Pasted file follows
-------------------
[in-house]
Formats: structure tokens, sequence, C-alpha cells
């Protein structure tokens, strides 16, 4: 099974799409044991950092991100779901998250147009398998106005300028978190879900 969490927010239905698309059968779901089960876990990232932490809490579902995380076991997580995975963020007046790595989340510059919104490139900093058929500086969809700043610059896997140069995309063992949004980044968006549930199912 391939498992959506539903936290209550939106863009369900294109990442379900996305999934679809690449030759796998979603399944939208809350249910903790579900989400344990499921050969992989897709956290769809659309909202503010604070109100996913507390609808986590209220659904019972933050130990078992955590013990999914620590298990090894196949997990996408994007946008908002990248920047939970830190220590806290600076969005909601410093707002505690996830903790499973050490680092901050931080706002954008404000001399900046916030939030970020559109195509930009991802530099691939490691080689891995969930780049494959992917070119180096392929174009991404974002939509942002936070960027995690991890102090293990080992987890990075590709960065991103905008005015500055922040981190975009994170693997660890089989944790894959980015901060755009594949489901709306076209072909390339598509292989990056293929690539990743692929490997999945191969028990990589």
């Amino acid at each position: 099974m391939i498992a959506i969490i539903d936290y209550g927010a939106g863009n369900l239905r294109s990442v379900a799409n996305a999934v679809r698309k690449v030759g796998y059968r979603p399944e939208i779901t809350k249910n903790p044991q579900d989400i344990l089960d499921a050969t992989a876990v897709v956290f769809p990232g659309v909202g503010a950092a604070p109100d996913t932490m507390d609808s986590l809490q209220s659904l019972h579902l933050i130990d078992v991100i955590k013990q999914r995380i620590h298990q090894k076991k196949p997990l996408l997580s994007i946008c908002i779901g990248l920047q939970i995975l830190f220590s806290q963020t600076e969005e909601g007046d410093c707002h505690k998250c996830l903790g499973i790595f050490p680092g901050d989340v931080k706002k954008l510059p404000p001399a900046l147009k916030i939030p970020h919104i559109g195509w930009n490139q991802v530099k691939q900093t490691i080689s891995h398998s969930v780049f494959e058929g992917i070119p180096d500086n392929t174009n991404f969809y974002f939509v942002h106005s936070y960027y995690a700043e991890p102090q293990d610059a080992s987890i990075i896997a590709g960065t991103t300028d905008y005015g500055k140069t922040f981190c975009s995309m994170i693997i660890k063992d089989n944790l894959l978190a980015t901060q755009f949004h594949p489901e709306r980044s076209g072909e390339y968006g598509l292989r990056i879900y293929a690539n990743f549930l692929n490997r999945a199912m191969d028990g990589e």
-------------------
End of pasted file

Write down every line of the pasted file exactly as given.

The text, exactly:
[in-house]
Formats: structure tokens, sequence, C-alpha cells
């Protein structure tokens, strides 16, 4: 099974799409044991950092991100779901998250147009398998106005300028978190879900 969490927010239905698309059968779901089960876990990232932490809490579902995380076991997580995975963020007046790595989340510059919104490139900093058929500086969809700043610059896997140069995309063992949004980044968006549930199912 391939498992959506539903936290209550939106863009369900294109990442379900996305999934679809690449030759796998979603399944939208809350249910903790579900989400344990499921050969992989897709956290769809659309909202503010604070109100996913507390609808986590209220659904019972933050130990078992955590013990999914620590298990090894196949997990996408994007946008908002990248920047939970830190220590806290600076969005909601410093707002505690996830903790499973050490680092901050931080706002954008404000001399900046916030939030970020559109195509930009991802530099691939490691080689891995969930780049494959992917070119180096392929174009991404974002939509942002936070960027995690991890102090293990080992987890990075590709960065991103905008005015500055922040981190975009994170693997660890089989944790894959980015901060755009594949489901709306076209072909390339598509292989990056293929690539990743692929490997999945191969028990990589």
């Amino acid at each position: 099974m391939i498992a959506i969490i539903d936290y209550g927010a939106g863009n369900l239905r294109s990442v379900a799409n996305a999934v679809r698309k690449v030759g796998y059968r979603p399944e939208i779901t809350k249910n903790p044991q579900d989400i344990l089960d499921a050969t992989a876990v897709v956290f769809p990232g659309v909202g503010a950092a604070p109100d996913t932490m507390d609808s986590l809490q209220s659904l019972h579902l933050i130990d078992v991100i955590k013990q999914r995380i620590h298990q090894k076991k196949p997990l996408l997580s994007i946008c908002i779901g990248l920047q939970i995975l830190f220590s806290q963020t600076e969005e909601g007046d410093c707002h505690k998250c996830l903790g499973i790595f050490p680092g901050d989340v931080k706002k954008l510059p404000p001399a900046l147009k916030i939030p970020h919104i559109g195509w930009n490139q991802v530099k691939q900093t490691i080689s891995h398998s969930v780049f494959e058929g992917i070119p180096d500086n392929t174009n991404f969809y974002f939509v942002h106005s936070y960027y995690a700043e991890p102090q293990d610059a080992s987890i990075i896997a590709g960065t991103t300028d905008y005015g500055k140069t922040f981190c975009s995309m994170i693997i660890k063992d089989n944790l894959l978190a980015t901060q755009f949004h594949p489901e709306r980044s076209g072909e390339y968006g598509l292989r990056i879900y293929a690539n990743f549930l692929n490997r999945a199912m191969d028990g990589e």